Mystery surrounds a synthetic drug mimicking cocaine, which is being sold and used in Queenstown.
National experts were first informed of the product known as Mr Asia's Yay-yo by the Mirror and said they had not heard of the drug.
The Mirror has spoken to people in Queenstown who have tried and liked the product.
Brew-Worx co-owner Brendon Cameron said he stocked it briefly before Christmas but no longer had it because the importer could not continue supplying it to them. However, it was back in the store yesterday at a cost of $30 for a 1gm packet.
The packet states it is an R18+ premium bath salt. It gives no list of ingredients but says "The Finest Quality Bath Salts to liven up Any Bath Experience. May cause increased Energy Levels and Alertness ... Not for human consumption.''
Mr Cameron said it was designed as a cocaine-style party pill that you could put in to a drink and he believed it was popular because of the novelty idea of a new product. "Lots of people got excited about it. It was definitely of interest.''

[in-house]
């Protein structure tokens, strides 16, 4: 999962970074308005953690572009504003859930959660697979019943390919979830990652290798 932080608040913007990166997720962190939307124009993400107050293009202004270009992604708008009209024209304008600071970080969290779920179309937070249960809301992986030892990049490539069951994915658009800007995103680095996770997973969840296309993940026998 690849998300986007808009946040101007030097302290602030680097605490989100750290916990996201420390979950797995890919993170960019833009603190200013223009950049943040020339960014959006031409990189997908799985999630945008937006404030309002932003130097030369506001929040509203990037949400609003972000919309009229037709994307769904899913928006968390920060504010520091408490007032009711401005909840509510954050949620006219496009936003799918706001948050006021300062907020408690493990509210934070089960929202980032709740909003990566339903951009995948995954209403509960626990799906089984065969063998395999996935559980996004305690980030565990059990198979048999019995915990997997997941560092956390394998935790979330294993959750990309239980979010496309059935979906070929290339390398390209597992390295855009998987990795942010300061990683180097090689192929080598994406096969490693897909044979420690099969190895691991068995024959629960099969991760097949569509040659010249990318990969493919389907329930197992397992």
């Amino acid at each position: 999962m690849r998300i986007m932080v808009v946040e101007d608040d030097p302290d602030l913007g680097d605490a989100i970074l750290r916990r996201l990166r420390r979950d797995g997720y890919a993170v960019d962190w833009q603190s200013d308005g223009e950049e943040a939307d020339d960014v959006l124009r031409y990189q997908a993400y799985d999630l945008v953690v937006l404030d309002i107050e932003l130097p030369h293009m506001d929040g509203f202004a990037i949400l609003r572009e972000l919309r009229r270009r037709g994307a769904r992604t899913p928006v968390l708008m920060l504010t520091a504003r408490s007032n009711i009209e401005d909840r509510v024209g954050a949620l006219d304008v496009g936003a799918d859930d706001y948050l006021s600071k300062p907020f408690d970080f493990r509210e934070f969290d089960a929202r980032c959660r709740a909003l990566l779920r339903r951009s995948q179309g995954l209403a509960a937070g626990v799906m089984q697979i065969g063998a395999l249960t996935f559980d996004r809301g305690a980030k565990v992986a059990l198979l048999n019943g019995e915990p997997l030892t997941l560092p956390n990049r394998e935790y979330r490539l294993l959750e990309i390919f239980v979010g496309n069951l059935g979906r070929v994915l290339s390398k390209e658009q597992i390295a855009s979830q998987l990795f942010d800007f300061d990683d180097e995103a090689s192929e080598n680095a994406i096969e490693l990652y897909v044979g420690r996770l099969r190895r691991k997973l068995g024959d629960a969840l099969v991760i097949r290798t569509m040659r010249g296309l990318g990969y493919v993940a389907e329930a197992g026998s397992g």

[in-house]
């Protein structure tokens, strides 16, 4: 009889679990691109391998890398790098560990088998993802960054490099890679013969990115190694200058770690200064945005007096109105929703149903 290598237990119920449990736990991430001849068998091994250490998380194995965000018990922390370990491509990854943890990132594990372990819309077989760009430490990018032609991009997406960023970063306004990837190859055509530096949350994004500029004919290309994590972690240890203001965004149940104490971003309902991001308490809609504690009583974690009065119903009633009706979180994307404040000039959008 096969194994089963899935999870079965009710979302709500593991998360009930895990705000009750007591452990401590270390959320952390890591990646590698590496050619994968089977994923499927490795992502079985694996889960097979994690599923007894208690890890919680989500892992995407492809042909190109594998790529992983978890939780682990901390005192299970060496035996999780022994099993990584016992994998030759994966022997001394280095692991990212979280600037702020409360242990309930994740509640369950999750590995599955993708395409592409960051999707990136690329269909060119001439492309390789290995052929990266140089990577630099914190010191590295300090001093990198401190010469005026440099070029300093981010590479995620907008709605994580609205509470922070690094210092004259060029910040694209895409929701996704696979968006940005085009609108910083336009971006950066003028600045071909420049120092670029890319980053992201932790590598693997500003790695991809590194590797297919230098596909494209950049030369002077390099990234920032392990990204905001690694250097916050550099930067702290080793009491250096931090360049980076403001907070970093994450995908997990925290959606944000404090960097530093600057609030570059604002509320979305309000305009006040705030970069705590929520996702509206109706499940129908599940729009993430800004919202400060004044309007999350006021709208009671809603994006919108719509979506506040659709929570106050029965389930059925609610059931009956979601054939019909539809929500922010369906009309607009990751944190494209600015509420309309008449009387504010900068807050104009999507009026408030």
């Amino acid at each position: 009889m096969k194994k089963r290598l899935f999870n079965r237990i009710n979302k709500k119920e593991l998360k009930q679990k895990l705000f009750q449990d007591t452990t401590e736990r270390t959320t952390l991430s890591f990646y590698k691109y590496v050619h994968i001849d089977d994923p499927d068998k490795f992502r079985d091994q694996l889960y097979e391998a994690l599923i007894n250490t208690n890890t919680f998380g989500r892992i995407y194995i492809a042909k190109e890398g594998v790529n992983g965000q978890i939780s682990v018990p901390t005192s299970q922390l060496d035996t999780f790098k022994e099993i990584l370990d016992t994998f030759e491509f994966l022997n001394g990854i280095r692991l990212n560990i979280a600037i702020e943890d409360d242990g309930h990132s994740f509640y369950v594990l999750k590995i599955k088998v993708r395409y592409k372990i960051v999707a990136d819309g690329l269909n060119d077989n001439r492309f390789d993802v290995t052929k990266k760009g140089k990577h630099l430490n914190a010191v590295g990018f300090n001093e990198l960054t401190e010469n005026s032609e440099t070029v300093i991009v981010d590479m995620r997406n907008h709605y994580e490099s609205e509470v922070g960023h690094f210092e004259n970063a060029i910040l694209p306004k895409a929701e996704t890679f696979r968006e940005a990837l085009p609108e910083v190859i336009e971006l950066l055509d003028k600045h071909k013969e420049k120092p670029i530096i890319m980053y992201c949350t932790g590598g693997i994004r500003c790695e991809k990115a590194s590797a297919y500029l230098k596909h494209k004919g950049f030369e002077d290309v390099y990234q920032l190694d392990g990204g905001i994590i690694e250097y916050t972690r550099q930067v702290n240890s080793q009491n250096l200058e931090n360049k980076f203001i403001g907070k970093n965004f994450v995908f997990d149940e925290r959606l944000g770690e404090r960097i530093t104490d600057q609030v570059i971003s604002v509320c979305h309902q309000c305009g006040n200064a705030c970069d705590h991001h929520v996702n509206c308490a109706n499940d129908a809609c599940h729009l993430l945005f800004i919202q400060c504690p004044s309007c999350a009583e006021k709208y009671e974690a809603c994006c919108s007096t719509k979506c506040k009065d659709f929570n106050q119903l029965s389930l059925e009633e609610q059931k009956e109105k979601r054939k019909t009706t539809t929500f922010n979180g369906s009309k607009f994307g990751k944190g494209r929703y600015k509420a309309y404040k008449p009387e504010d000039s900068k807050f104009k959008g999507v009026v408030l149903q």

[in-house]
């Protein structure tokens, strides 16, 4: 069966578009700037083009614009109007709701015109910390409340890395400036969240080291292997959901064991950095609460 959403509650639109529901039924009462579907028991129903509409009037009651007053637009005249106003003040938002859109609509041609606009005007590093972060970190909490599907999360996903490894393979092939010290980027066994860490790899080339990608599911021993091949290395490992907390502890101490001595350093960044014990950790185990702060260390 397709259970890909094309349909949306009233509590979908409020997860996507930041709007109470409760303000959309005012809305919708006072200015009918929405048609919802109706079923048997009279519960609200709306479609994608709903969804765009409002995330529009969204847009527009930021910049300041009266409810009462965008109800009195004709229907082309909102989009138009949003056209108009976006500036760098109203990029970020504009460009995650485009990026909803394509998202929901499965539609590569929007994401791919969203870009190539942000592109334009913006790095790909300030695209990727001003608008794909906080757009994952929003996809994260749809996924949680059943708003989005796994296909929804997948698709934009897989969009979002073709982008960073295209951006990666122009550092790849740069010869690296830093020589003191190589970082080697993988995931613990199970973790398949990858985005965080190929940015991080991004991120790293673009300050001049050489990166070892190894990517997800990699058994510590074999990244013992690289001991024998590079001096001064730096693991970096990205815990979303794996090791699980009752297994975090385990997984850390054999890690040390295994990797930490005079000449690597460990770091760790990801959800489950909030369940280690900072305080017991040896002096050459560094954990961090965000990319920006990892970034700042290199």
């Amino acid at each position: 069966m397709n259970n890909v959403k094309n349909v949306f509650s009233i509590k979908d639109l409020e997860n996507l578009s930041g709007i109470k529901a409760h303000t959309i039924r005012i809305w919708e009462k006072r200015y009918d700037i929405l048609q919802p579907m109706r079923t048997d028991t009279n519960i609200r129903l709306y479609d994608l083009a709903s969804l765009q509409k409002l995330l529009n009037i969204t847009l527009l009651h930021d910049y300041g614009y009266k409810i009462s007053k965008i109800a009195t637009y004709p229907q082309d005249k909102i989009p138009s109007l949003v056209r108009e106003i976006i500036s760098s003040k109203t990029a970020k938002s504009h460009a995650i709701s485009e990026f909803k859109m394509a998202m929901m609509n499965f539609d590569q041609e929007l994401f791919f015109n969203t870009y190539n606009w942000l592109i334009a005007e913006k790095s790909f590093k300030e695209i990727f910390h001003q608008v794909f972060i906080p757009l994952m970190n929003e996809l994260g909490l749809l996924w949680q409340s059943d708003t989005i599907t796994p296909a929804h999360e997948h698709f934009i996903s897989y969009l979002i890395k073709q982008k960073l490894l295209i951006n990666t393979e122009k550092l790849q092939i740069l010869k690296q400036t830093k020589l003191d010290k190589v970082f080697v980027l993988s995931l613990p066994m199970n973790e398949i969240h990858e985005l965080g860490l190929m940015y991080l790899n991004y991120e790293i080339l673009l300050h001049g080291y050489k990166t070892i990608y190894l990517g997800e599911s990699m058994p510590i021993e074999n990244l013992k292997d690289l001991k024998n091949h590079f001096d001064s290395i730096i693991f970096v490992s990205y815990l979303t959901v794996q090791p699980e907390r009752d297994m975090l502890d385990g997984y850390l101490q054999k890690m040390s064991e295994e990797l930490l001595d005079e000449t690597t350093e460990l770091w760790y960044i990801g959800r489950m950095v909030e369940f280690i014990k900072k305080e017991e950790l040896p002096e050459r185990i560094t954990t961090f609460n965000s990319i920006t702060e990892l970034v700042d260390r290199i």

A Queenstown man who sampled the product a month ago said he sniffed it like a line of cocaine and he thought a gram of Mr Asia's Yay-yo would probably last two people an entire evening. It made him feel energetic and talk a lot.
Queenstown police detective Grant Miller said he had not heard of Mr Asia's Yay-yo but it was likely to be a brand name of a designer party pill drug which might or might not be illegal depending on its makeup.
A designer drug was a product that was chemically engineered to get around existing drug laws.
"The public should be aware that even if you've purchased a product, you should check the ingredients to get a better understanding of what you're taking.''
National Poisons Centre director Wayne Temple said the organisation had not heard of Mr Asia Yay-yo but often products were imported under the radar before the Ministry of Health and police found out and took them off the market.
A New Zealand Customs Service spokesman said they had not heard anything about the substance.
"There have been other substances purporting to be `legal cocaine', some of which turned out to be analogues of controlled drugs, but other 'legal highs' do contain uncontrolled substances that we are familiar with.''
- The Southland Times
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